Interfaith dialogue activities starting with the personal encounter levels have been rapidly institutionalizing in the last decades in order to become transformative force. They take diversity of forms and pursue wide range of overlapping goals at governmental, community and the international levels. In many cases, they are called themselves as federations, associations, councils, alliances, and forums. They announce their main purpose as to establish and strengthen co-existence and religious tolerance. As an example of international organization, World Conference of Religions for Peace, founded in 1970, aims to prevent conflicts from developing, to mediate peace negotiations among warring parties, and to rebuild peaceful societies in the aftermath of violence. Inter-religious councils have been established in Sierra Leone, Cote d'Ivoire, Liberia, Ghana, Bosnia, Iraq and West African conflict zones. They serve as bridges between the religious communities, building trust and reducing hostility in areas of conflict. (Wedley 2005)
In terms of the institutionalized interfaith activities, it has to be clarified that they are no longer approached themselves not as the alternatives to the what the governments and international organizations are doing about peace, but as the doer of missing component in the peace building. As Ledesna (2002) argues in his case study focusing on Catholic-Muslim Forum in the Philippines, while government and warring groups pursue peace through political treaties and socio-economic development, the bishops and ulama focus on the convergent spiritual and cultural bases for peace.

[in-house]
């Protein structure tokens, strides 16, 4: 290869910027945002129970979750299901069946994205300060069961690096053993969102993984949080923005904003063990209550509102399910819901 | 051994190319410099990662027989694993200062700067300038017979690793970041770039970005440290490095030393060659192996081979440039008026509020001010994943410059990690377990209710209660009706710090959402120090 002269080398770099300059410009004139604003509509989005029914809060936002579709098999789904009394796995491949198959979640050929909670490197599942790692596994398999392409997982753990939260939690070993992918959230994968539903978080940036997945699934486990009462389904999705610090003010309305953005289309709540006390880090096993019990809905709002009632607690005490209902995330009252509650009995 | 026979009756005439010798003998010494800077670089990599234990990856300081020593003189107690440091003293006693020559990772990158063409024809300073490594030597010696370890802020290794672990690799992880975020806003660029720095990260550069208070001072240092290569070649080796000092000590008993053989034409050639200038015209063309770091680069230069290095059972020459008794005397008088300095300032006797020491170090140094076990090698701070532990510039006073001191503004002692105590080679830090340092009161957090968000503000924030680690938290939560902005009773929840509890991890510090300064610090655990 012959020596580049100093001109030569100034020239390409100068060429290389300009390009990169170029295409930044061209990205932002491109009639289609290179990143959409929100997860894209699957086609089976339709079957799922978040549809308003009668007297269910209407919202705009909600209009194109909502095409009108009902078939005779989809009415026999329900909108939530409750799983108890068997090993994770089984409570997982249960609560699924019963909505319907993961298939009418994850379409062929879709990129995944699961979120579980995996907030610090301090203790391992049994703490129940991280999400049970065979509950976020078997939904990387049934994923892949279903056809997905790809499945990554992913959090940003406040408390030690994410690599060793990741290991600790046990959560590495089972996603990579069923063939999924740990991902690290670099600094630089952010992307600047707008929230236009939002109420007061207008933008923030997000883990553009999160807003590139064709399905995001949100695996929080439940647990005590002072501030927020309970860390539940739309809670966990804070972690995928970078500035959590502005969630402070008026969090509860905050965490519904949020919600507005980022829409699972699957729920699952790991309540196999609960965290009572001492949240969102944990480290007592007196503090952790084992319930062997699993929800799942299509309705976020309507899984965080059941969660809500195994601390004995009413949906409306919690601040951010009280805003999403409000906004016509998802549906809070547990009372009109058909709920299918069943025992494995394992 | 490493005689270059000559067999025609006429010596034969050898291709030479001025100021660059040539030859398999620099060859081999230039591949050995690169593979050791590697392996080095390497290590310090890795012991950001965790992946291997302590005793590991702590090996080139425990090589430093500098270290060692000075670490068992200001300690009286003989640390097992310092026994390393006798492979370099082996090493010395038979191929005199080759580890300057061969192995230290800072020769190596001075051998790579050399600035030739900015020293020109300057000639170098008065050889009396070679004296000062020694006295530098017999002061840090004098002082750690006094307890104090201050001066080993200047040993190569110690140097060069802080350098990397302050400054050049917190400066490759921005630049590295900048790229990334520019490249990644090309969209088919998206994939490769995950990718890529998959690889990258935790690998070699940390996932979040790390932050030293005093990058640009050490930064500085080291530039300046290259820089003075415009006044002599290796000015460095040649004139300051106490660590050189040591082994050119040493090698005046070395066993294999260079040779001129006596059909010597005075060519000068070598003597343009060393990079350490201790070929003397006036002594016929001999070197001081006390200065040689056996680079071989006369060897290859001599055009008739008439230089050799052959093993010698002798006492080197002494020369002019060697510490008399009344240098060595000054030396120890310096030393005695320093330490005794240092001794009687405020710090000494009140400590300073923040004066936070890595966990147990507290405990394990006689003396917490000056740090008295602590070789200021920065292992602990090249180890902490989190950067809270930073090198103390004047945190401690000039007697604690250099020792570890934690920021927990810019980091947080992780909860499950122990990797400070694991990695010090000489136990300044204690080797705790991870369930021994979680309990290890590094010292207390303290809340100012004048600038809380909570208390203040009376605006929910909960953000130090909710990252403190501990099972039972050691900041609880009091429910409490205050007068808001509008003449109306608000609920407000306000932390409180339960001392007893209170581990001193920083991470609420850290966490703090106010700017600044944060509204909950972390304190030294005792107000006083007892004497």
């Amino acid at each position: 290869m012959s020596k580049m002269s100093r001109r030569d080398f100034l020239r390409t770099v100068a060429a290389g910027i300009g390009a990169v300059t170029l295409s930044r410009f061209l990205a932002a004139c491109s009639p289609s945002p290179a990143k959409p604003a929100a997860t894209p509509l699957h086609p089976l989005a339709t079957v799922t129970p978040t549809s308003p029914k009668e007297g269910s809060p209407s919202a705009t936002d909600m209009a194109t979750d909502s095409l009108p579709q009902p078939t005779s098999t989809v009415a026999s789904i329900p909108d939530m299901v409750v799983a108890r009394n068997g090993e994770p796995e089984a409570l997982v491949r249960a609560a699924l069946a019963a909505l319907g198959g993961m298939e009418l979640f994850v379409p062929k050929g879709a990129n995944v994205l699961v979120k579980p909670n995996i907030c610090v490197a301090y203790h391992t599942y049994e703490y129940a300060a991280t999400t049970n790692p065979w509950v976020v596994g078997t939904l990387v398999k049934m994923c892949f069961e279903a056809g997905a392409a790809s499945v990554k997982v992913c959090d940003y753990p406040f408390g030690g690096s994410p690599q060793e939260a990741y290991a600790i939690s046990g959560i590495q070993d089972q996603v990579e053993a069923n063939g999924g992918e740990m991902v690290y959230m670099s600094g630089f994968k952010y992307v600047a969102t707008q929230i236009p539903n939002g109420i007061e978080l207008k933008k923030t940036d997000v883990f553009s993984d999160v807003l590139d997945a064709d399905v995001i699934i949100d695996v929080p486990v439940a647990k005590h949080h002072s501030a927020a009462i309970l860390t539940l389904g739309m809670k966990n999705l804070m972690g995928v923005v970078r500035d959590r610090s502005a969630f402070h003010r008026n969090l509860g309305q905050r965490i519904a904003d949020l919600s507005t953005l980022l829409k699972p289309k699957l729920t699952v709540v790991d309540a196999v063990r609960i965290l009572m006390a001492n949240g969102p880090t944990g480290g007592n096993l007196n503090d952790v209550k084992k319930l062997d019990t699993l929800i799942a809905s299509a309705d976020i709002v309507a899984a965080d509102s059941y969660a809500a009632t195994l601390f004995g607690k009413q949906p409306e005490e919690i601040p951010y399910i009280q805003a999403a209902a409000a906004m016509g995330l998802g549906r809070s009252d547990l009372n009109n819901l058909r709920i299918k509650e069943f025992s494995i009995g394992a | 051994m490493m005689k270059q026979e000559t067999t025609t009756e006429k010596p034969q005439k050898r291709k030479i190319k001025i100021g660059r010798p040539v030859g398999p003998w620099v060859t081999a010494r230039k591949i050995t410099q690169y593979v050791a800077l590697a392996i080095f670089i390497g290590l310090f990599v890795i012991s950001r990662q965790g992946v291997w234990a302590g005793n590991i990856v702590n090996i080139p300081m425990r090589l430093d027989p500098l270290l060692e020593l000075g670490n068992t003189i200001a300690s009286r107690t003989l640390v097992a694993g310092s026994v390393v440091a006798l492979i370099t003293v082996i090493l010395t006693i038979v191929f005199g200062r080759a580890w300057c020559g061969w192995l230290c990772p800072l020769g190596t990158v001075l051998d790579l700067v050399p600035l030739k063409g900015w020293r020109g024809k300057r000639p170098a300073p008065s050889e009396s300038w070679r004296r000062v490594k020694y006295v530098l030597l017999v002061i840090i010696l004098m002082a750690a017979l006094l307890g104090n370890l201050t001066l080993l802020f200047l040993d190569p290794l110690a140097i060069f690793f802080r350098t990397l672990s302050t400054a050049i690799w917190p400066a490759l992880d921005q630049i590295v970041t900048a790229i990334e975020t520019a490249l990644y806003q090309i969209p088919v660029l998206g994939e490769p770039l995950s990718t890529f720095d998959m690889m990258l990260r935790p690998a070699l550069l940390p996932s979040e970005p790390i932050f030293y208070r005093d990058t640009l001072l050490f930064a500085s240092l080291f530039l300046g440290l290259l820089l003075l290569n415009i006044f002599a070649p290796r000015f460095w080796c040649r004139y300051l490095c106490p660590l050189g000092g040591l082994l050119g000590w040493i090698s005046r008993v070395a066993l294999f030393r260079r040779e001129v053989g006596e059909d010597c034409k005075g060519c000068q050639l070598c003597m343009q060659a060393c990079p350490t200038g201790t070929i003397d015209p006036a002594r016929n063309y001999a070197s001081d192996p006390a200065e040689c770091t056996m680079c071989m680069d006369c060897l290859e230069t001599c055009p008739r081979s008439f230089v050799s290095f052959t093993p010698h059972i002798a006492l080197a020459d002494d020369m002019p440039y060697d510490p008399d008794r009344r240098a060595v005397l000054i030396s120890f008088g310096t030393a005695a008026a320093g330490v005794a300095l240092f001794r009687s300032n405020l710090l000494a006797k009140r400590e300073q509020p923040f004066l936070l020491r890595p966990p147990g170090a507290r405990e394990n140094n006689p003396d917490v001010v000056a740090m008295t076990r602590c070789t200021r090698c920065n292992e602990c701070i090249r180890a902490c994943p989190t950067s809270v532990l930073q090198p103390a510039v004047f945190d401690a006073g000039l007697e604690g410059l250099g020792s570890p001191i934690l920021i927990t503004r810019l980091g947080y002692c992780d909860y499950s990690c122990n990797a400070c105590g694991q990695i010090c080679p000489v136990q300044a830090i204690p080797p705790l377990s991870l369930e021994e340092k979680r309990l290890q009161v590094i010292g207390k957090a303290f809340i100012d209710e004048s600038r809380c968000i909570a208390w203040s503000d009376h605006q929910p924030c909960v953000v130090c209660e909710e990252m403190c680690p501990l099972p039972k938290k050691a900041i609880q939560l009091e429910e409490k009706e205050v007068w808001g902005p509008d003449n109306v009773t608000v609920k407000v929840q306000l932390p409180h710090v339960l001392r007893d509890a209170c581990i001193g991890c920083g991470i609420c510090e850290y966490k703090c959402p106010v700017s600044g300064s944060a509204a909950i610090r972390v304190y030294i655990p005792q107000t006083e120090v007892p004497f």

D. Rumi Forum and Analysis of Global Functions of Interfaith Dialogue in Peace Building
1. The Description of Case
The goal of paper is to discuss the validity, probability and vitality of the interfaith actors in the peace building. The global functions of interfaith dialogue constitute theoretical focus. The set of question will provide both description and the explanation of the case and enable conducting comparative studies in the future. The questions are as following: How does organization identify itself? Is it faith-based organization or secular organization? What are the characteristics of organization? What is the impact it want to achieve? To what extent and how does it engage in peace building? What are strengthens and weaknesses of the organization? How would it know it achieved its objectives? The data collected by using various qualitative data collection methods. Organizations` documents such as website, flyers, published books; visual sources such activity's photographs, and video records were examined. Participatory observation was made between July and August 2008. Qualitative interviewing was conducted with president, vice president and the Board Director of the Center for Interfaith and Intercultural Dialogue.